Written by Nicole Licea
Director of the GLCA New York Arts Program, Alvin Sher, visited the campus on Thursday to conduct informative sessions for students and faculty and to show a short film pertaining to this interdisciplinary internship opportunity.
Established in 1937, the Chelsea-based NYAP provides students from 12 schools across the nation with opportunities to experience working with a diverse array of professional artists and organizations. The three main areas of study are Media Arts (Television & Radio, Video, Film & Performance Art, Advertising & Marketing, Creative Writing, Journalism and Literature), Performing Arts (Theatre, Acting, Directing, Stage Management, Production, Music Performance/Composition, Dance & Choreography) and Visual Arts (Studio Arts, Design, Art History and Arts Administration). There are also apprenticeships available that focus on Gender Issues and Minorities and Ethnicity.
Sher was available from 10:00 a.m. to 4:00 p.m. for any students with questions about the program. In the early afternoon, Sher showed a half-hour film in the Fine Arts Center that included brief testimonials from students at schools across the nation who took part in the New York Arts Program (NYAP), introduced the four main advisors of the program and gave a glimpse of the behind-the-scenes life students living and working in New York.
“We don’t heavily advertise the program,” Sher said. “Our turnout every year depends mainly upon how much publicity we get through the grapevine.”
Students who apply do not have to be art majors as long as they’re able to demonstrate previous experience and interest in a particular field focused upon by the NYAP. Generally, the accepted students are either juniors or seniors.
“We have the occasional second-semester sophomore every now and then,” Sher said, “but it really depends if the student has had sufficient preparation and demonstrates their desire strongly enough within their application and interviews.”
While Southwestern usually sends about four students a year to complete the semester in New York, last year there were ten, including three who interned in the music field. Students currently participating in the program are working with different companies, including Saturday Night Live and the Chelsea Museum. Former NYAP students have interned with such big-name publications as “Glamour”, “Teen Vogue” and “Rolling Stone Magazine”.
“Going to the program in New York gave me experience to supplement my focus in photography, but this is an amazing resource for people in the fields of theatre, music and communications,” Carling Hale, Senior, said. “If you feel like you don’t have adequate facilities or professors or resources for your area of study here at school, then going to New York is great idea. It was inspiring getting to be around so many gallery openings and art shows.”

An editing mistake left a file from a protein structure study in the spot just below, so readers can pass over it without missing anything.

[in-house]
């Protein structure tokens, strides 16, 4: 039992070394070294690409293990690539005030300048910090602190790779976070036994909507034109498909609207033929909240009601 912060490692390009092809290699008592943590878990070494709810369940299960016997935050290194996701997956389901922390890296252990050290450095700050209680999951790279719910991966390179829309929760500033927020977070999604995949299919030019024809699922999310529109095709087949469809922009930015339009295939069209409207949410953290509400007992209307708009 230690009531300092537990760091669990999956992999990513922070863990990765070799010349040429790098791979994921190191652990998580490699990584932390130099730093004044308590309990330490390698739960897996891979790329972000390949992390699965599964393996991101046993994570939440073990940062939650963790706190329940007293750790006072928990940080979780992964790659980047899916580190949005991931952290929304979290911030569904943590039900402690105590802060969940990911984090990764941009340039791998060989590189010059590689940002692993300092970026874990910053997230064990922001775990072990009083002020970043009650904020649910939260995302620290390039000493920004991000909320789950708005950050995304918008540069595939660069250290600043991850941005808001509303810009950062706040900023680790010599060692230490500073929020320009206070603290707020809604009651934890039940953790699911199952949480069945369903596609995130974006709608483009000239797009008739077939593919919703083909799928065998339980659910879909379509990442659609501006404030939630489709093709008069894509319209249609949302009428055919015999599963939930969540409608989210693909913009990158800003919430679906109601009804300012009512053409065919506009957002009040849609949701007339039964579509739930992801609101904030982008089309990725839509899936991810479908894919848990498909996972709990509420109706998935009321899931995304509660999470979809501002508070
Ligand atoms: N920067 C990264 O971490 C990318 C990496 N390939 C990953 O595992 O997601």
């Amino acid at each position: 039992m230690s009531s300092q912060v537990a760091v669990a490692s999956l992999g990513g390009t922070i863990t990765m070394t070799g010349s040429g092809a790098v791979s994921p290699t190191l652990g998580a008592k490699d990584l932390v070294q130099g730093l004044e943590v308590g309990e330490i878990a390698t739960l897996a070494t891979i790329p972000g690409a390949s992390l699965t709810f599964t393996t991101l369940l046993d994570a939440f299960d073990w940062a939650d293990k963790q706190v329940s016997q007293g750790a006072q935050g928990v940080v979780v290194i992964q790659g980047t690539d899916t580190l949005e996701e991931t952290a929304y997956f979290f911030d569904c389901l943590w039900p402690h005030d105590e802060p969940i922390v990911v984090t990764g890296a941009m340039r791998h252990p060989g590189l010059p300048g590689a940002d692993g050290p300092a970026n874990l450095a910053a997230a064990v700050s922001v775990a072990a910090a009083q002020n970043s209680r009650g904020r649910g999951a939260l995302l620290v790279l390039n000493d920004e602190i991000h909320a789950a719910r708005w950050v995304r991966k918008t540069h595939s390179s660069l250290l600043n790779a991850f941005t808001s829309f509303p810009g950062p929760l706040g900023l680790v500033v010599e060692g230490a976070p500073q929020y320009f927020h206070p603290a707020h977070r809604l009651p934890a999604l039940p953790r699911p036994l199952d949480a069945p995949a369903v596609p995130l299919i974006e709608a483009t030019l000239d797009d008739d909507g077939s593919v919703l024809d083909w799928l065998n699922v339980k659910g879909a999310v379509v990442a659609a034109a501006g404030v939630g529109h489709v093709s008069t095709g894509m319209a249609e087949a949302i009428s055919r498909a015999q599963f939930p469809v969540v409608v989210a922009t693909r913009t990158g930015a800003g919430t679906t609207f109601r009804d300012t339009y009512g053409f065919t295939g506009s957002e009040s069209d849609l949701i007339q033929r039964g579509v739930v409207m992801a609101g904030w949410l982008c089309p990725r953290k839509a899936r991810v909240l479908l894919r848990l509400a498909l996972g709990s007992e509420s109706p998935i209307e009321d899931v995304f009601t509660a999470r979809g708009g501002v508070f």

After being accepted into the program and arriving in New York, students begin a series of interviews arranged by their advisors based on what kind of internship or they want. They also have the freedom to arrange for their own apprenticeships. Hale split her time in New York between apprenticing for fashion photographer Jordan Doner and working with freelance artist-photographer Sarah Small.
“The program is so flexible,” Hale said. “If you don’t like what you’re doing or feel uncomfortable with who you’re working with, you have the power and control to switch up what you’re doing.”
The fifteen-week fall and spring semesters are spent in the program’s mid-town Manhattan townhouse, usually with about 45 other students from different schools. Although the NYAP also offers a shorter spring term of ten weeks, students from Southwestern have to attend one of the full-term fifteen-week semesters.
Hale considered the opportunity to develop a more personal relationship with a boss one of the main benefits of on-the-job training away from the conventional classroom environment.
“You are not going to get this kind of learning in a university setting,” Hale said. “There isn’t a class that teaches you how to deal with clients and the business aspect of the industry. I got to see how being a photographer affected someone’s personal life and relationships.”
Sher advised that students speak with Southwestern’s on-campus representative and Internship Recruiter, Maria Kruger, if they want to find out about the technicalities of the program, like transfer of financial aid and keeping track of credit requirements for different majors.
“I am here to support students through the entire process of application to the NYAP, from the very beginning when they get the idea in their head that this might be just the thing for them,” Mrs. Kruger said. “I’ve been to the program site in New York and spoken to the students who come back; I even have photos of the house that they stay in. I’m the person you need to contact if you want to learn more.”
Deadline applications for the internships beginning in September of the fall semester are due March 31 and those for the spring term beginning in January are due October 31. Maria Kruger can be contacted via e-mail at firstname.lastname@example.org or by calling ext. 1671 to set up an appointment. More detailed information about the program, application requirements and deadlines, tuition costs and the background information about the program staff is available at their website.